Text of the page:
The annual Paris Airshow has finally gotten underway, and while Bombardier, Inc. (TSX:BBD.B) is once again in attendance, the company has yet to secure any CSeries orders.
The Paris Airshow is the largest show of its kind, and both airlines and manufacturers have historically scrambled to get orders for the newest and most advanced jets on offer.
Bombardier is at the show with a fully configured C300 on display for the first time. Bombardier has delivered 13 CSeries jets so far to Swiss Air Lines and AirBaltic. The C300 on display in Paris is the newest jet to come off the assembly line — a C300 in full livery, bound for the Latvian carrier.
The Paris Airshow hasn’t been kind to Bombardier in the past.
The duopoly of Airbus and The Boeing Company have historically announced large deals at the show, and this year is no exception. Airbus has secured orders for 100 of the company’s new A320 Neo aircraft, which is a competing aircraft to the CSeries, but only bigger. Boeing has also garnered much of the attention with the display of the new 737 Max, an upgrade to one of the most successful planes ever flown.
Interestingly, both Airbus and Boeing don’t cater to the 100-150 passenger market. Both the 737 from Boeing and the A320 from Airbus barely fit into the same segment as the CSeries, as they are both intended to serve 170 or more passengers.
The reasoning behind the extra seating is two-fold.
First, by packing more passengers into a jet, the cost per seat mile is decreased, so airlines could in theory transport more people at a lower cost.
The second point is that a larger, single-aisle aircraft can accommodate more passengers, more cargo, and can fly further than a smaller plane, and can reach a larger number of airports within that range.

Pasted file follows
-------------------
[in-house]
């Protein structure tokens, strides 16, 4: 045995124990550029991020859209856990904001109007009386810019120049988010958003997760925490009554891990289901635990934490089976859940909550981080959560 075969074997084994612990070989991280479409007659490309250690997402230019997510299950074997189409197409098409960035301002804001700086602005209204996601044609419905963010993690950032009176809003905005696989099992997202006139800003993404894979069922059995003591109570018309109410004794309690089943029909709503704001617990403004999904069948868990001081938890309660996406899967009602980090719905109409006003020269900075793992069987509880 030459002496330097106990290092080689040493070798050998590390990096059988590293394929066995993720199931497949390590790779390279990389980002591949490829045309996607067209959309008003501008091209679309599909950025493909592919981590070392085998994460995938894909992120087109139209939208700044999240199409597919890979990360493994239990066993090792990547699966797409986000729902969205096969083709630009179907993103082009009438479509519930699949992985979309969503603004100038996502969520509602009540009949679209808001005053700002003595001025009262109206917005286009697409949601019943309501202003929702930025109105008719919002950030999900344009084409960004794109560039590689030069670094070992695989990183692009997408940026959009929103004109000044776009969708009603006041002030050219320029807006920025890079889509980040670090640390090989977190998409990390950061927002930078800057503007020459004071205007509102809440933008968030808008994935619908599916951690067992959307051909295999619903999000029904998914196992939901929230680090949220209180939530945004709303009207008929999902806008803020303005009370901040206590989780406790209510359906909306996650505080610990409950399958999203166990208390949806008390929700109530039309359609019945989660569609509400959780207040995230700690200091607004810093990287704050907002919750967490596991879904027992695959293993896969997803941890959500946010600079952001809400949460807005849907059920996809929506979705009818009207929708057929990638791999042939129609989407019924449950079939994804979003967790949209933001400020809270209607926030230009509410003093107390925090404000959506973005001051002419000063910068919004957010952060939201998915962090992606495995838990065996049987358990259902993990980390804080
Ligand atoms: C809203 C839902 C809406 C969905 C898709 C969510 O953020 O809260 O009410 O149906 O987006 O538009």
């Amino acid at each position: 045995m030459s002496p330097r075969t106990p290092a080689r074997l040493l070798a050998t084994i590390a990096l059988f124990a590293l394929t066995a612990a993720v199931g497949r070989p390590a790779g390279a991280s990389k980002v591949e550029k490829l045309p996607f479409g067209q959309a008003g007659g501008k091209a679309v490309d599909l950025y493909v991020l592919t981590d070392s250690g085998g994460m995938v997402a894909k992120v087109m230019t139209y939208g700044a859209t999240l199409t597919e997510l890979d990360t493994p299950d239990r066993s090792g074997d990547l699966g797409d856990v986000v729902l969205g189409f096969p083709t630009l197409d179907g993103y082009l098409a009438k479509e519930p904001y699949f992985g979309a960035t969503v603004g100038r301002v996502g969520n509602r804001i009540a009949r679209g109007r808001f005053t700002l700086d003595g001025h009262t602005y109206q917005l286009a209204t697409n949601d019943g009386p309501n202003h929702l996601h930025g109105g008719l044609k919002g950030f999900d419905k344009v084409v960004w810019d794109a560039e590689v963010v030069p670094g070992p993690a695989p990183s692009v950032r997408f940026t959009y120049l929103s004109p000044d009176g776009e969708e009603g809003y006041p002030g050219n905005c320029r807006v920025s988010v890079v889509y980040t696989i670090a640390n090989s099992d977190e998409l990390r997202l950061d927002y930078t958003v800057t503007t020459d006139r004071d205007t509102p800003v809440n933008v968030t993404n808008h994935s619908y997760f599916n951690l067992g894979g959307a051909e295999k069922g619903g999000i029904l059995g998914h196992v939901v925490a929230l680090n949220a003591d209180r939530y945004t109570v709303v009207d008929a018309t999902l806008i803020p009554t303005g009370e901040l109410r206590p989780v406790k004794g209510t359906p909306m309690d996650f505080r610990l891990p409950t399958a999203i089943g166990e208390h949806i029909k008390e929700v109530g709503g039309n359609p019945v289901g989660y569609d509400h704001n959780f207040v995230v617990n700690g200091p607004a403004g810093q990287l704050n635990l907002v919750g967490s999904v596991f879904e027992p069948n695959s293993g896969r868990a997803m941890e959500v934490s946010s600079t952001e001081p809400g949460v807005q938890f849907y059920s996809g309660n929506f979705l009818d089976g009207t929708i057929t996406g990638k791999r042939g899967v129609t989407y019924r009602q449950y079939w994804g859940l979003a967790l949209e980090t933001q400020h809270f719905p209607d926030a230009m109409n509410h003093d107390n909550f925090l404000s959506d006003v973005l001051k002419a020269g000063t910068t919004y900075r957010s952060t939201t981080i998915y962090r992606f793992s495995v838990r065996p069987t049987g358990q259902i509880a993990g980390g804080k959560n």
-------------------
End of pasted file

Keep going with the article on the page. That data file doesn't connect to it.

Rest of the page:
Where does Bombardier fit?
Both of those points have merit, but Bombardier’s CSeries appeals to several uses that neither Boeing nor Airbus can cater to.
First, the CSeries is set up for that under-utilized 100-150 passenger segment. This smaller configuration could be used on business routes between densely populated cities, offering frequent service. Think commuter routes within the U.S., cross-border business flights, and major city connections in Europe.
Additionally, there’s a huge demand for this segment. An airline could fly packed small planes that carry 40-80 passengers, or empty large ones. The CSeries, with its 100-150 seat configuration, effectively creates a new segment that could draw growth from both segments.
As far as the Paris show, expectations for Bombardier are lower than in previous years. The CSeries is already a proven success, and while additional orders for the jet would be beneficial, the need for those orders isn’t as dire as it was last year.
While in most cases, the CSeries project and its potential in the market would make Bombardier an intriguing buy, the company still has a lot of baggage in the form of bailout money from various levels of government that came at a great cost.
As revolutionary as the CSeries may be for the industry, until Bombardier can break even and pay back some of those loans, there are far better options on the market for investors.
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Fool contributor Demetris Afxentiou has no position in any stocks mentioned.